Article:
Free Pass Bass: No hard feelings for joining Lakers

Brandon Bass brought a blue-collar work ethic that won fans over in his four seasons with the Celtics. AP Photo/John Bazemore

A player leaving the Boston Celtics to play for the Los Angeles Lakers would typically be sacrilege in these parts, but fans here are likely to make an exception for Brandon Bass.

It seemed unlikely from the start of the offseason that Bass would return to the Celtics and, when the team came to agreement on Day 1 of free agency with both Amir Johnson and Jonas Jerebko, it only confirmed that notion.

The 30-year-old Bass, a veteran of 10 NBA seasons, including the past four with the Celtics, agreed Sunday to sign with the rival Lakers.

Bass, a diligent solider who endured endless speculation about his future in recent years, appeared in every game the past three seasons for Boston (starting 76 percent of the team's games in that span).

While he didn't have the glitziest stat line -- Bass and his steady mid-range game averaged 10.6 points and 5.5 rebounds over 27.3 minutes per game during his four seasons in Boston -- Bass brought a blue-collar work ethic and won fans over with toughness and defensive versatility.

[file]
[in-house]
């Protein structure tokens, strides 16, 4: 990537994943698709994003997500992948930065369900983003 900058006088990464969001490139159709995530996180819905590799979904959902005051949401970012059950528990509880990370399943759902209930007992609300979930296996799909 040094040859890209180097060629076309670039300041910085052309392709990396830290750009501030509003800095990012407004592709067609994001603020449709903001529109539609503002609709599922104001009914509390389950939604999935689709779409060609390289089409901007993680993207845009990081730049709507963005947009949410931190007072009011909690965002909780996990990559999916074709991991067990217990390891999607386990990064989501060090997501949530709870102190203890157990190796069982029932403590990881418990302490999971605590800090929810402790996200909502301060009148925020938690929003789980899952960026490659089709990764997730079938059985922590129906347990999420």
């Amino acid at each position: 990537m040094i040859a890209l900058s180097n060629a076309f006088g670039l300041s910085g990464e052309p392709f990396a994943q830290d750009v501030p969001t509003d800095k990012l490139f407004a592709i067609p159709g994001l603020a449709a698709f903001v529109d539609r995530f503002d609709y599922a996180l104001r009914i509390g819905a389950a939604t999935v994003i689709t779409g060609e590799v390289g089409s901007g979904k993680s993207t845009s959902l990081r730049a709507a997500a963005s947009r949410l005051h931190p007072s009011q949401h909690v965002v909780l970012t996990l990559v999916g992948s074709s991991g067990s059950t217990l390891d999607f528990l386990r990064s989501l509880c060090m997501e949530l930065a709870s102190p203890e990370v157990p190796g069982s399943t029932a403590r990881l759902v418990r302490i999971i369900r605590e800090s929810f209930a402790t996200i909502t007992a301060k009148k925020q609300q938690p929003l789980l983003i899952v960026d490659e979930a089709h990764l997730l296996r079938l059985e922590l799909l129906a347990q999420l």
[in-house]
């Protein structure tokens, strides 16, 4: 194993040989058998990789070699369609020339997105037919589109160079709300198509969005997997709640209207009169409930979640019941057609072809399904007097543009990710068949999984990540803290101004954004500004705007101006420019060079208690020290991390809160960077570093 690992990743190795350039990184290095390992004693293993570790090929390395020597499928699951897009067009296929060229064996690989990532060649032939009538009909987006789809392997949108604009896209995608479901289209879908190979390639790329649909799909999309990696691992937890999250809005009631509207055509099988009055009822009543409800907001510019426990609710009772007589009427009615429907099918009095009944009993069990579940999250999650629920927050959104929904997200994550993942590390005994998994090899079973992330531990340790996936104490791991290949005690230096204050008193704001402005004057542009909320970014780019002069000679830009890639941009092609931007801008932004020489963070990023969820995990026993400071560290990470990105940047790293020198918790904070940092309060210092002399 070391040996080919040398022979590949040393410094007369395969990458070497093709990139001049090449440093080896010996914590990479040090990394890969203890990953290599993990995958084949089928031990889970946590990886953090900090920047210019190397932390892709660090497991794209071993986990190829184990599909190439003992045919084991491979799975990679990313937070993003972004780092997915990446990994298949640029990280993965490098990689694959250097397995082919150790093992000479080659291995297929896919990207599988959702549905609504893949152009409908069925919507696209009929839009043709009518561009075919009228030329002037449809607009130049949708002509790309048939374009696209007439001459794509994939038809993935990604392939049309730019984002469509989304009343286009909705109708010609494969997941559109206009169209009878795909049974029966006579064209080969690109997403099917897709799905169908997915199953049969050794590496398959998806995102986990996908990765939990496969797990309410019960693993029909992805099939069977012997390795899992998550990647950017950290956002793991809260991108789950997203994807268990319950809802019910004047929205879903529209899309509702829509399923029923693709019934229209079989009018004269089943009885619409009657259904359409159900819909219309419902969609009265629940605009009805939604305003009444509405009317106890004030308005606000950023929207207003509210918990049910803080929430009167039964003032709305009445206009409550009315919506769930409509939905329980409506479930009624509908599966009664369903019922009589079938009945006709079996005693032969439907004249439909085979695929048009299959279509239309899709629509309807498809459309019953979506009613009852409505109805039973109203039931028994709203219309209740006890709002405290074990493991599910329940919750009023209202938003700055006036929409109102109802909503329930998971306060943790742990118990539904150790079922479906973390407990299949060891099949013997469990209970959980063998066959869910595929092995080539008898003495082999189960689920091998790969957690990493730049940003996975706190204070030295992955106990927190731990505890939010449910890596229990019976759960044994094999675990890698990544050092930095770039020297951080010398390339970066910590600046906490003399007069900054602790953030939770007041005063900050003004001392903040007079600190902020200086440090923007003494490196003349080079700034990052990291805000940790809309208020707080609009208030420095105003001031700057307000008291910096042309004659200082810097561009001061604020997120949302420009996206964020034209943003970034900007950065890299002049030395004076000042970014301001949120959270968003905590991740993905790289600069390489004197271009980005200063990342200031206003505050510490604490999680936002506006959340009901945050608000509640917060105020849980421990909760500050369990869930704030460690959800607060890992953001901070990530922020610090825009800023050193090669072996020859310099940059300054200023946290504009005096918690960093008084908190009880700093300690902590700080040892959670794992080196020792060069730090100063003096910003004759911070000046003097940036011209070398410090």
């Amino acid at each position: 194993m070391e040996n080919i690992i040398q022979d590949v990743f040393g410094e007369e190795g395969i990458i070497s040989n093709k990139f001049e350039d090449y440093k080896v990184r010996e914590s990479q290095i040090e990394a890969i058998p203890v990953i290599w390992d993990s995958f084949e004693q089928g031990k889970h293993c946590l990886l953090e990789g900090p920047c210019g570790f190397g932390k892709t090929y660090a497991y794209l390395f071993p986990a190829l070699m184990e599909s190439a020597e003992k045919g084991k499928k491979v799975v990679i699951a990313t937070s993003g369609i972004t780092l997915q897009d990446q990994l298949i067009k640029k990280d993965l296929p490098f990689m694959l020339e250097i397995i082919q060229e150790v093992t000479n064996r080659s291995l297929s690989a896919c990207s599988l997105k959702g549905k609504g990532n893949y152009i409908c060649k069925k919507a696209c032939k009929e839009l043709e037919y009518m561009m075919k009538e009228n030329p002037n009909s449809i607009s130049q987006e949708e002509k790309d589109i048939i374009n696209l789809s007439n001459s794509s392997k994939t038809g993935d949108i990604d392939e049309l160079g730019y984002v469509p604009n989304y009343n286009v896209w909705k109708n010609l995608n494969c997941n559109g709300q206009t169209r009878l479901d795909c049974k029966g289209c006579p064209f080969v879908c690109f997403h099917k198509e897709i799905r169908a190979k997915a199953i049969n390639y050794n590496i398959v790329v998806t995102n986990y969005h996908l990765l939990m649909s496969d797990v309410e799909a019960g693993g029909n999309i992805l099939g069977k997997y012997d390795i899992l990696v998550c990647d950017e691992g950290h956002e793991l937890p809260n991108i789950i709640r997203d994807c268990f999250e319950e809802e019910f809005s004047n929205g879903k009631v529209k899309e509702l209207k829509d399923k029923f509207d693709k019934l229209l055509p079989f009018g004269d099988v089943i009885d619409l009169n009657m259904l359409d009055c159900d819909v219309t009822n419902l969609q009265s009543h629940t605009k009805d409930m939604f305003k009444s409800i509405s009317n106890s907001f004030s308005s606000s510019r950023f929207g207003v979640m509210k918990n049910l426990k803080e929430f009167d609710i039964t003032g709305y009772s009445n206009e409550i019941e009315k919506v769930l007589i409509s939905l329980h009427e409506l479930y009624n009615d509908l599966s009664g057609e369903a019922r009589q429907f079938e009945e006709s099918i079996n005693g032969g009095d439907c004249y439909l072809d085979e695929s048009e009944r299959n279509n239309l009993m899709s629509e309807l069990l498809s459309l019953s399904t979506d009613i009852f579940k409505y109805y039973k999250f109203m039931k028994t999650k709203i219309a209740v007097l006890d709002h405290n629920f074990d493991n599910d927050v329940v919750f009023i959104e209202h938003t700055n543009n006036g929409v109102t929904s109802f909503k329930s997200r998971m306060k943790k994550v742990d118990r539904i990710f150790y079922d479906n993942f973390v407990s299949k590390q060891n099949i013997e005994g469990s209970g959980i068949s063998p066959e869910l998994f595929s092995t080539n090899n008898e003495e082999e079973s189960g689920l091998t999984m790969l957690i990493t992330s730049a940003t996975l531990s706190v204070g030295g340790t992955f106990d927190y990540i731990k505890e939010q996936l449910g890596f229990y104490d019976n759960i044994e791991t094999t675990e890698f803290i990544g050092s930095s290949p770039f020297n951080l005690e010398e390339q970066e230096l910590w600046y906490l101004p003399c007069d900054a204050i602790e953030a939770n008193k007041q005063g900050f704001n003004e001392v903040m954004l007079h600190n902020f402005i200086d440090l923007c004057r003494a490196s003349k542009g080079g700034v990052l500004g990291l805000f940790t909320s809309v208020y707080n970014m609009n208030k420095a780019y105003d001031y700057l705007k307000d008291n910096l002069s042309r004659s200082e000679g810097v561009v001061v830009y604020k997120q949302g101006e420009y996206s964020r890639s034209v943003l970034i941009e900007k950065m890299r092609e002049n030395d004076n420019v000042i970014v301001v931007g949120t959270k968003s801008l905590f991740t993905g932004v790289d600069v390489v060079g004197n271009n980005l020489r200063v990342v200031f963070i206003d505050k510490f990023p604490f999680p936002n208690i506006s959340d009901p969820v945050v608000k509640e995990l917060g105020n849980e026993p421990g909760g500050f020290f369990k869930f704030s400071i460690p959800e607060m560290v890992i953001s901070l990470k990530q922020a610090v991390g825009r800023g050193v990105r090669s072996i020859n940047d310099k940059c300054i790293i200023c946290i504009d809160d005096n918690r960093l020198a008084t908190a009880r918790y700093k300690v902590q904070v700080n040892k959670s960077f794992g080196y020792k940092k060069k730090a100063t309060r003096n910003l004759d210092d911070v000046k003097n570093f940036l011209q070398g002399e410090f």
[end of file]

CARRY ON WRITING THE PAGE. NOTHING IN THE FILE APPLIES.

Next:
Bass earned the team's Auerbach Award during the 2013-14 season, an honor that celebrates the player who best exemplifies the spirit of what it means to be a Celtic through performance on the court and off. Bass embraced his community work while in Boston, even returning last month to lead a local zoo tour despite the likelihood that he would not be back this season.

Boston acquired Bass before the 2011-12 season in a swap with Orlando for Glen Davis. Bass was supposed to be a complementary piece to aid Boston's veteran big three, but his role became murkier two seasons later as the Celtics went into rebuilding mode and drafted young big men such as Jared Sullinger and Kelly Olynyk.

Bass' name swirled in trade speculation each of the past two seasons, but he rarely let the whispers affect his play. And no matter his role, Bass came to work each day and endeared himself to this coaching staff.

The Celtics even got Bass to embrace stretching out his range to the 3-point line last season. After taking 21 3-pointers over his first nine seasons in the league, Bass hoisted 32 last year (and even made a couple of chucks from the corner).

For a Lakers team that tends to shun the triple, Bass should get a chance to rely on his bread and butter -- midrange jumpers and two-handed jams around the basket.

Celtics fans will find it odd to see Bass in purple and gold -- even if it will harken him back to his college days at LSU. Regardless, most Celtics fans were sincere in bidding Bass a fond farewell. About the meanest they could muster was suggesting they simply wish that Bass had signed with a true contender.